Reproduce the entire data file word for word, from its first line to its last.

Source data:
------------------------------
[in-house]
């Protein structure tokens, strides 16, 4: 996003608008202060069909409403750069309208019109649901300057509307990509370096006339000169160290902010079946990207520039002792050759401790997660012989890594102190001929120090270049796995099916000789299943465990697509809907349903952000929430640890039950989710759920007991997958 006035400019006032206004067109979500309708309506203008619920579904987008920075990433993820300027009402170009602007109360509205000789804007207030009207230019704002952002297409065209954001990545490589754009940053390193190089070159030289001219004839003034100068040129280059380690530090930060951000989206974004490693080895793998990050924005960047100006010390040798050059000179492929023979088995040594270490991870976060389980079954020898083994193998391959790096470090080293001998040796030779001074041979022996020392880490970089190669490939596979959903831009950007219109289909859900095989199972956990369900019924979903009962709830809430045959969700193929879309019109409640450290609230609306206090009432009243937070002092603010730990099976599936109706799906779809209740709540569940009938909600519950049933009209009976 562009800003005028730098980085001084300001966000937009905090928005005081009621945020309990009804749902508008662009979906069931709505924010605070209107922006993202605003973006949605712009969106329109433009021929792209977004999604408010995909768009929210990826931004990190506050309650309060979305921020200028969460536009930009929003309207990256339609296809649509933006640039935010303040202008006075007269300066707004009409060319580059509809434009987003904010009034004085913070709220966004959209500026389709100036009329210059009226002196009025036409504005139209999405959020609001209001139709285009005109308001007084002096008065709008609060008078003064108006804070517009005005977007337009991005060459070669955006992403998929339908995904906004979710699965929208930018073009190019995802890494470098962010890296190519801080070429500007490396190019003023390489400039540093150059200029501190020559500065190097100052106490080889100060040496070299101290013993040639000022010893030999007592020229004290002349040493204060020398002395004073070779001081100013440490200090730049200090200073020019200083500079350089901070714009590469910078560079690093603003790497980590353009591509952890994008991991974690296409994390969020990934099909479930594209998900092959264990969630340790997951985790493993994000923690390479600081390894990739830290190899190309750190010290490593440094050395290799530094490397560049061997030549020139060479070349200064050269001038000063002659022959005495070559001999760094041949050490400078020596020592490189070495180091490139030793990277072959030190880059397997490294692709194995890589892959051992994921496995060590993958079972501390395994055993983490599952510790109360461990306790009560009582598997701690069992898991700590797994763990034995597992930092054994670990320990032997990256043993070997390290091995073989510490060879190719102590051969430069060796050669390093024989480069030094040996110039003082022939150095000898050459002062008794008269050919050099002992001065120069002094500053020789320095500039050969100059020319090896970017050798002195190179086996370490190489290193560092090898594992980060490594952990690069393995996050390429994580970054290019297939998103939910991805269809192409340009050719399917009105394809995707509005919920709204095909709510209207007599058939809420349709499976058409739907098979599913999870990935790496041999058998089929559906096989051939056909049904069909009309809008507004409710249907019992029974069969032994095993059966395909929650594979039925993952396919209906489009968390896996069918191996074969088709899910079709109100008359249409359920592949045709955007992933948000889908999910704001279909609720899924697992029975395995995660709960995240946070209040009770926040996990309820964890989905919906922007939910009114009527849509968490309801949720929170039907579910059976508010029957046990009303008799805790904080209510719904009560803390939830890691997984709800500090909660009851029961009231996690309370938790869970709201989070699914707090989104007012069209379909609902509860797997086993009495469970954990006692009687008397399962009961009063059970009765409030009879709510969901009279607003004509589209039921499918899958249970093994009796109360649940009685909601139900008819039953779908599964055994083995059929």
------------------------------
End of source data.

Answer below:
[in-house]
């Protein structure tokens, strides 16, 4: 996003608008202060069909409403750069309208019109649901300057509307990509370096006339000169160290902010079946990207520039002792050759401790997660012989890594102190001929120090270049796995099916000789299943465990697509809907349903952000929430640890039950989710759920007991997958 006035400019006032206004067109979500309708309506203008619920579904987008920075990433993820300027009402170009602007109360509205000789804007207030009207230019704002952002297409065209954001990545490589754009940053390193190089070159030289001219004839003034100068040129280059380690530090930060951000989206974004490693080895793998990050924005960047100006010390040798050059000179492929023979088995040594270490991870976060389980079954020898083994193998391959790096470090080293001998040796030779001074041979022996020392880490970089190669490939596979959903831009950007219109289909859900095989199972956990369900019924979903009962709830809430045959969700193929879309019109409640450290609230609306206090009432009243937070002092603010730990099976599936109706799906779809209740709540569940009938909600519950049933009209009976 562009800003005028730098980085001084300001966000937009905090928005005081009621945020309990009804749902508008662009979906069931709505924010605070209107922006993202605003973006949605712009969106329109433009021929792209977004999604408010995909768009929210990826931004990190506050309650309060979305921020200028969460536009930009929003309207990256339609296809649509933006640039935010303040202008006075007269300066707004009409060319580059509809434009987003904010009034004085913070709220966004959209500026389709100036009329210059009226002196009025036409504005139209999405959020609001209001139709285009005109308001007084002096008065709008609060008078003064108006804070517009005005977007337009991005060459070669955006992403998929339908995904906004979710699965929208930018073009190019995802890494470098962010890296190519801080070429500007490396190019003023390489400039540093150059200029501190020559500065190097100052106490080889100060040496070299101290013993040639000022010893030999007592020229004290002349040493204060020398002395004073070779001081100013440490200090730049200090200073020019200083500079350089901070714009590469910078560079690093603003790497980590353009591509952890994008991991974690296409994390969020990934099909479930594209998900092959264990969630340790997951985790493993994000923690390479600081390894990739830290190899190309750190010290490593440094050395290799530094490397560049061997030549020139060479070349200064050269001038000063002659022959005495070559001999760094041949050490400078020596020592490189070495180091490139030793990277072959030190880059397997490294692709194995890589892959051992994921496995060590993958079972501390395994055993983490599952510790109360461990306790009560009582598997701690069992898991700590797994763990034995597992930092054994670990320990032997990256043993070997390290091995073989510490060879190719102590051969430069060796050669390093024989480069030094040996110039003082022939150095000898050459002062008794008269050919050099002992001065120069002094500053020789320095500039050969100059020319090896970017050798002195190179086996370490190489290193560092090898594992980060490594952990690069393995996050390429994580970054290019297939998103939910991805269809192409340009050719399917009105394809995707509005919920709204095909709510209207007599058939809420349709499976058409739907098979599913999870990935790496041999058998089929559906096989051939056909049904069909009309809008507004409710249907019992029974069969032994095993059966395909929650594979039925993952396919209906489009968390896996069918191996074969088709899910079709109100008359249409359920592949045709955007992933948000889908999910704001279909609720899924697992029975395995995660709960995240946070209040009770926040996990309820964890989905919906922007939910009114009527849509968490309801949720929170039907579910059976508010029957046990009303008799805790904080209510719904009560803390939830890691997984709800500090909660009851029961009231996690309370938790869970709201989070699914707090989104007012069209379909609902509860797997086993009495469970954990006692009687008397399962009961009063059970009765409030009879709510969901009279607003004509589209039921499918899958249970093994009796109360649940009685909601139900008819039953779908599964055994083995059929």